Patent number 7783589 is for inverted index processing. Systems and methods for improving indexing are described. In one exemplary...

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Aug 24
Apple wants to simplify connecting media players,...

Apple wants to make it easier to connect media players to external devices, as evidenced by a patent (number 7783070) at the US Patent & Trademark Office. It's for a cable adapter for a media player system.

One aspect of the media player system pertains to a docking station that allows a media player to communicate with other media devices. Another aspect of the media player system pertains to a wireless media player system that includes a hand held media player capable of transmitting information over a wireless connection and one or more media devices capable of receiving information over the wireless connection.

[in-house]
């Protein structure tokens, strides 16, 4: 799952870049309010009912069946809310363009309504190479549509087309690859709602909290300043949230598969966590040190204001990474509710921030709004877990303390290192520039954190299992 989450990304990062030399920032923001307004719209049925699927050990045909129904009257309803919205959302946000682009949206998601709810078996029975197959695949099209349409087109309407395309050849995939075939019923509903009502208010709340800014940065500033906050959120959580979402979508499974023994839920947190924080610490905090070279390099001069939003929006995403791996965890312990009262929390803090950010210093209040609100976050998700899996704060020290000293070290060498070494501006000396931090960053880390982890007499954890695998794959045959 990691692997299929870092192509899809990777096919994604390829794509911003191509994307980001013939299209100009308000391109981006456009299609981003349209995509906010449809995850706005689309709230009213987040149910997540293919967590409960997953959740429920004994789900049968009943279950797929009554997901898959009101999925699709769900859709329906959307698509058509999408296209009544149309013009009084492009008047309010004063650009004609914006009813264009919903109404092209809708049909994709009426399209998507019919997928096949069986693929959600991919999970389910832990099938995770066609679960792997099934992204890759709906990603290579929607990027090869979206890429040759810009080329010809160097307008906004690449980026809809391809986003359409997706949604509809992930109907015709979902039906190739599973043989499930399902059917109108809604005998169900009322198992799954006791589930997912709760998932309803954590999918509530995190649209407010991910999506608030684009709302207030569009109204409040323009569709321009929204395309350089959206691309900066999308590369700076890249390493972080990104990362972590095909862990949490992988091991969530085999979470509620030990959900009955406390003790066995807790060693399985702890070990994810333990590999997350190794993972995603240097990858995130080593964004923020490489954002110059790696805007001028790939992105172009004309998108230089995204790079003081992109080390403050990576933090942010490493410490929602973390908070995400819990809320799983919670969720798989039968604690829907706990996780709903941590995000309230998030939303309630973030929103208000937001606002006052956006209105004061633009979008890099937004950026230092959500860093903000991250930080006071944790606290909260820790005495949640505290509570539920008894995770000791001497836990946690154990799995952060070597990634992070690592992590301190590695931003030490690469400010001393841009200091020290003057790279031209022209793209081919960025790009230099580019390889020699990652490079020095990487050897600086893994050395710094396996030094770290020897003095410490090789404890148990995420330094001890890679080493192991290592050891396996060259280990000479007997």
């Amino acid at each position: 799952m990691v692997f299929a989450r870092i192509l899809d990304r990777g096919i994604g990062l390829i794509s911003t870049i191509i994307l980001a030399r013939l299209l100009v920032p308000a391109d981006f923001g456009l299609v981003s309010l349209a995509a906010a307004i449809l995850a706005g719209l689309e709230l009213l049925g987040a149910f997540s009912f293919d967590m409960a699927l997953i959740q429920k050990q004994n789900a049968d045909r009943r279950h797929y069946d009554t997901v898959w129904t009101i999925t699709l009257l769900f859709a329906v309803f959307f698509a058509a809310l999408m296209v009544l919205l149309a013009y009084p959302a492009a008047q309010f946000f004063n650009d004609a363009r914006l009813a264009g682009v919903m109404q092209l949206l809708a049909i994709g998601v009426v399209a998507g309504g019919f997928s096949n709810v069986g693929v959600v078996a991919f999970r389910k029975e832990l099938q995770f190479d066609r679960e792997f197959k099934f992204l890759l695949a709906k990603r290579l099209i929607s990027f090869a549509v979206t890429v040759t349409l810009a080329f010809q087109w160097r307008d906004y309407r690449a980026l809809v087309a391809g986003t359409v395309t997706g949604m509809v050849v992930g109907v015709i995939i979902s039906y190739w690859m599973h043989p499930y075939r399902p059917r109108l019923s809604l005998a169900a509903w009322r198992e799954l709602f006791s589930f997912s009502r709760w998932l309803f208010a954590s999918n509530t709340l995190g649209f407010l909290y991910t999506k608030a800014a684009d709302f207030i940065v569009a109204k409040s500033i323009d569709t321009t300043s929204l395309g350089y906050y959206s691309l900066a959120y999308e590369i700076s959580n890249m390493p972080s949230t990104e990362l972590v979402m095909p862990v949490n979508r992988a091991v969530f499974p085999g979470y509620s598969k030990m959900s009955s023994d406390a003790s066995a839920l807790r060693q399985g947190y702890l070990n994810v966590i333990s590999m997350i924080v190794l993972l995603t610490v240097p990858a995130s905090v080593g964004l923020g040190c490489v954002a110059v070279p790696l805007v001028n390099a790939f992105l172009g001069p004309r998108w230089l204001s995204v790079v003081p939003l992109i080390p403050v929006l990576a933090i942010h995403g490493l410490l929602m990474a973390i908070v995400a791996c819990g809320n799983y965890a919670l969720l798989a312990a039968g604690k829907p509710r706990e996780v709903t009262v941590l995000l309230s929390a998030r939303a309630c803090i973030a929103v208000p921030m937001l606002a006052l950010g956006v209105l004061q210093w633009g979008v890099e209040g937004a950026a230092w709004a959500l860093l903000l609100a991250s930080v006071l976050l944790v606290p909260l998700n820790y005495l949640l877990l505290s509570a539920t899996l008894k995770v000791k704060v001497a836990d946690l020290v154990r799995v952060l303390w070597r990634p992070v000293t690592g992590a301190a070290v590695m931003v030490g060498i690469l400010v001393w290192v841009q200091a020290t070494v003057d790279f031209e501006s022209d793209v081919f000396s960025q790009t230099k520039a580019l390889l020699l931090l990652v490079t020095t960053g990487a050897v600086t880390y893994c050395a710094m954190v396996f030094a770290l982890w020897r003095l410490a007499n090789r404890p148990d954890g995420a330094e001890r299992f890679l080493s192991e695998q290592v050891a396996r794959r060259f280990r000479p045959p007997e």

Another aspect of the media player system pertains to a method of wirelessly connecting the hand held media player to another device. The method includes selecting a media item on the hand held media player; selecting one or more remote recipients on the hand held media player; and transmitting the media item locally to the hand held media player, and...

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Aug 24
Greg's bite: Clear's new iSpot 4G Mac Wi-Fi...

By Greg Mills

Clear, the new 4G wireless Internet provider "Clear" (associated with Sprint), provided me with a test unit of their new portable WiFi router.  I tried it out in Kansas City, Kansas, and when I was able to actually hook up with their new 4G network, it worked fine and is fast. The problem is not with the cool looking 4G device, but with the limited radio coverage available at this time.